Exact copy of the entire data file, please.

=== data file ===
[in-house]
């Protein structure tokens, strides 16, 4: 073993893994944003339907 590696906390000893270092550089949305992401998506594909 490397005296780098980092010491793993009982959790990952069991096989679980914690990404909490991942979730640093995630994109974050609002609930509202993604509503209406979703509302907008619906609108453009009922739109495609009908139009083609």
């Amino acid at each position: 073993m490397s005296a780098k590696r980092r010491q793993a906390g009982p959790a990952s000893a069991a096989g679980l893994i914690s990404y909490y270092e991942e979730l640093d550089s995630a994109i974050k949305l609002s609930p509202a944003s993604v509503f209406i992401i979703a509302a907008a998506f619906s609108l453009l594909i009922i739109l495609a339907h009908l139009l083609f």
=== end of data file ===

[in-house]
């Protein structure tokens, strides 16, 4: 073993893994944003339907 590696906390000893270092550089949305992401998506594909 490397005296780098980092010491793993009982959790990952069991096989679980914690990404909490991942979730640093995630994109974050609002609930509202993604509503209406979703509302907008619906609108453009009922739109495609009908139009083609």
């Amino acid at each position: 073993m490397s005296a780098k590696r980092r010491q793993a906390g009982p959790a990952s000893a069991a096989g679980l893994i914690s990404y909490y270092e991942e979730l640093d550089s995630a994109i974050k949305l609002s609930p509202a944003s993604v509503f209406i992401i979703a509302a907008a998506f619906s609108l453009l594909i009922i739109l495609a339907h009908l139009l083609f």